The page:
Something I’ve noticed from my travels is how motherhood is perceived differently from region to region. In Tanzania, being a mother largely defines a woman. She is proud to have many children.
This clashes with the lifestyles of Western women I also knew there, who said they would receive funny looks from the local women when admitting that not only are they childless but that they aren’t interested in motherhood at all.
My country is a better place because women are freer of the pressure to have children at the expanse of other passions they may have. But I also sometimes wonder if we forget just how fundamentally beautiful and important being a mom is.
When Natalie Portman won the Best Actress Oscar in 2011, she thanked her fiance in her acceptance speech for helping provide her “most important role”–being a mom. For this, she was criticized by those who thought she was downplaying her career and Harvard degree. In their eyes, women had worked so hard over the decades to gain equal footing as men, and Portman came along and enabled the trope that women are best kept at home.
Perhaps in our male-dominated history, child rearing has been considered something less than the endeavors men typically undertook: vocation, athletics, exploration, war. So as women began to enjoy more opportunity over the years, they’ve wanted to “prove themselves” by showing they can do all these things, too. In all, I think our society has forgotten that women’s equality isn’t something demonstrated by women doing all the things men can. It simply exists for who women already are.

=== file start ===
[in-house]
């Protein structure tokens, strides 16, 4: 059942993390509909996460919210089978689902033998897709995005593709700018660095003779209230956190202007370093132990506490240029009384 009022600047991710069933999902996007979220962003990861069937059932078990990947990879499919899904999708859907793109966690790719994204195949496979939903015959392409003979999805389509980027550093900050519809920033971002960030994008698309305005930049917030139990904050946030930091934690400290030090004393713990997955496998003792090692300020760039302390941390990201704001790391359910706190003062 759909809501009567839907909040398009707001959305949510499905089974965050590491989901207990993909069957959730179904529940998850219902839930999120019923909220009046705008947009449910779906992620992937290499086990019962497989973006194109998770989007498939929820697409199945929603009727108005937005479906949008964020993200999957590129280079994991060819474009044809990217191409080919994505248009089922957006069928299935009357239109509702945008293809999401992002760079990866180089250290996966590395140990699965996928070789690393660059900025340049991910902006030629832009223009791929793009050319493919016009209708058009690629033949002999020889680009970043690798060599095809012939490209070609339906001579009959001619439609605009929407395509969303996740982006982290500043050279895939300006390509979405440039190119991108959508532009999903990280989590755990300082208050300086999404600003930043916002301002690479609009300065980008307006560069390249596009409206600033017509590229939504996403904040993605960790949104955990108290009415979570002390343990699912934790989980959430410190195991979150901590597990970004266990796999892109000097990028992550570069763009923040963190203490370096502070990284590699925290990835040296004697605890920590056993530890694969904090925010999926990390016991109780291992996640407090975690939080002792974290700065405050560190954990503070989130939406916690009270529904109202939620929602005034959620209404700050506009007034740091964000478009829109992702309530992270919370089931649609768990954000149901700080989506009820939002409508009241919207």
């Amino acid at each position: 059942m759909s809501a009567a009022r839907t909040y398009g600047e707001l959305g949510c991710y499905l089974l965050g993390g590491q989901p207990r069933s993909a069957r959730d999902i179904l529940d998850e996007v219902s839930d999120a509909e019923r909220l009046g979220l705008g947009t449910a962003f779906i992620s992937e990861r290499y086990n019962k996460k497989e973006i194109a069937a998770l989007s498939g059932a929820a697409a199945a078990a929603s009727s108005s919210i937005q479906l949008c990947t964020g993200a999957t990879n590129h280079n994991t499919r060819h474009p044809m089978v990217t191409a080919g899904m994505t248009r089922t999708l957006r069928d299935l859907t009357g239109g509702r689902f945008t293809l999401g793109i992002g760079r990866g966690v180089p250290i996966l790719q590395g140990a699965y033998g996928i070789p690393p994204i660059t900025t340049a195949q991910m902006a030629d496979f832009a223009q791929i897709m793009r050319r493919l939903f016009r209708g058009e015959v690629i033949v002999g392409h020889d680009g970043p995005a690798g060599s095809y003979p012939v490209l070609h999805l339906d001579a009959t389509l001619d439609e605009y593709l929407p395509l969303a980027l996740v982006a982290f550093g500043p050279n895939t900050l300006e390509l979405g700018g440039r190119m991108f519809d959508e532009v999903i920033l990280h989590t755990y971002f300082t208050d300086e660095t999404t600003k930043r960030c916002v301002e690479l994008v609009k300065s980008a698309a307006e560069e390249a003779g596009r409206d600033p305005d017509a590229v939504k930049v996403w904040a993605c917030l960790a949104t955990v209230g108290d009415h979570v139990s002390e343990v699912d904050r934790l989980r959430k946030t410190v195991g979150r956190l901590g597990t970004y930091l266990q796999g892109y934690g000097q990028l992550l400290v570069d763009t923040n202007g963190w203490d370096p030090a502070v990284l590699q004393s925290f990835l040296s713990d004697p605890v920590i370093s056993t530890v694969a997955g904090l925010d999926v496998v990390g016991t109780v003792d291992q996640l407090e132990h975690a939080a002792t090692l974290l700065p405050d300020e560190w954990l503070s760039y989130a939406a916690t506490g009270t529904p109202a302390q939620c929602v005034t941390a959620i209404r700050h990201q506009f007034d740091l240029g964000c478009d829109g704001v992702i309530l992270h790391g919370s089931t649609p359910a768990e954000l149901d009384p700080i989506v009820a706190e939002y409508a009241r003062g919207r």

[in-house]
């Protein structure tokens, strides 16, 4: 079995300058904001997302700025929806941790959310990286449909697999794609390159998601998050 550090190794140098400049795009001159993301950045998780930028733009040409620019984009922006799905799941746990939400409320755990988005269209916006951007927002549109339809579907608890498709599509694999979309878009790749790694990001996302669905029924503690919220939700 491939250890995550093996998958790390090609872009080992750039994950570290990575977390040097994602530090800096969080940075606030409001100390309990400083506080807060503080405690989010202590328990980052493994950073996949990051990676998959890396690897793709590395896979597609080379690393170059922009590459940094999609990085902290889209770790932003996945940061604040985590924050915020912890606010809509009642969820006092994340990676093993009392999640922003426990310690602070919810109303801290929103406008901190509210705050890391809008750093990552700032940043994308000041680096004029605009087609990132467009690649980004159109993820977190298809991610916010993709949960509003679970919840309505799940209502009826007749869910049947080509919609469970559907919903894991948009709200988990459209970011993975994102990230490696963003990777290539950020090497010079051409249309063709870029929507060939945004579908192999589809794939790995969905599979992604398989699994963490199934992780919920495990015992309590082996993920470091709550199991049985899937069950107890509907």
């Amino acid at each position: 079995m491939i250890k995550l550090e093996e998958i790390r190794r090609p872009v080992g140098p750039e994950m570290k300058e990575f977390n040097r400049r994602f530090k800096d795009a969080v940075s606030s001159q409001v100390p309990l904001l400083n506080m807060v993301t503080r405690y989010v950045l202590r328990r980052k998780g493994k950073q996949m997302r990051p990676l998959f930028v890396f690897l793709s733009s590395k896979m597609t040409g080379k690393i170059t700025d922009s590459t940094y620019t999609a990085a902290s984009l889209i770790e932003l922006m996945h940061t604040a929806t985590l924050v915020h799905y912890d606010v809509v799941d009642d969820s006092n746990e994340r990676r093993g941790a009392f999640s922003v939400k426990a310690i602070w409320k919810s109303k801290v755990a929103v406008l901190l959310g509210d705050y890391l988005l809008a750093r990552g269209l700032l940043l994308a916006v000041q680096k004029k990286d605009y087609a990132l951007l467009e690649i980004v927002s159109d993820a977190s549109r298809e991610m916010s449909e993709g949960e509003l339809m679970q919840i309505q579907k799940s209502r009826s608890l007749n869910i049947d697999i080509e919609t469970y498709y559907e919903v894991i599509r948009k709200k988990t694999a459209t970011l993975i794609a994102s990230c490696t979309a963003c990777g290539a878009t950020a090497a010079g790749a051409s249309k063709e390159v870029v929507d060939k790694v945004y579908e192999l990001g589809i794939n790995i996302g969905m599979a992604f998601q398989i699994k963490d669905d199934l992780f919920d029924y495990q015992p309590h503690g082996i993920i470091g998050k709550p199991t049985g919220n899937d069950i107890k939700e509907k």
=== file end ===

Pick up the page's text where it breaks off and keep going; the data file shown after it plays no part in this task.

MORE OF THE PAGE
Not understanding this seems to have lowered the stature of motherhood in the US. It’s seen as old-fashioned and perhaps even as a symbol of the historic patriarchal society. And now today I read about–and have taught–countless children in Minneapolis who need nothing more than a good mom. Really, is there no more important role in human life than motherhood? Not just in creating it, but shaping it?
What the critics of Portman fail to understand is that she wasn’t demeaning women; she was elevating motherhood to the rightful place it deserves.
As we look back on Mother’s Day 2016, I hope we’ve all had a chance to recognize and feel the love had toward all the mothers in our lives–those who raise our children, our nieces and nephews, who raised us(!), who shaped this generation and who will raise the next.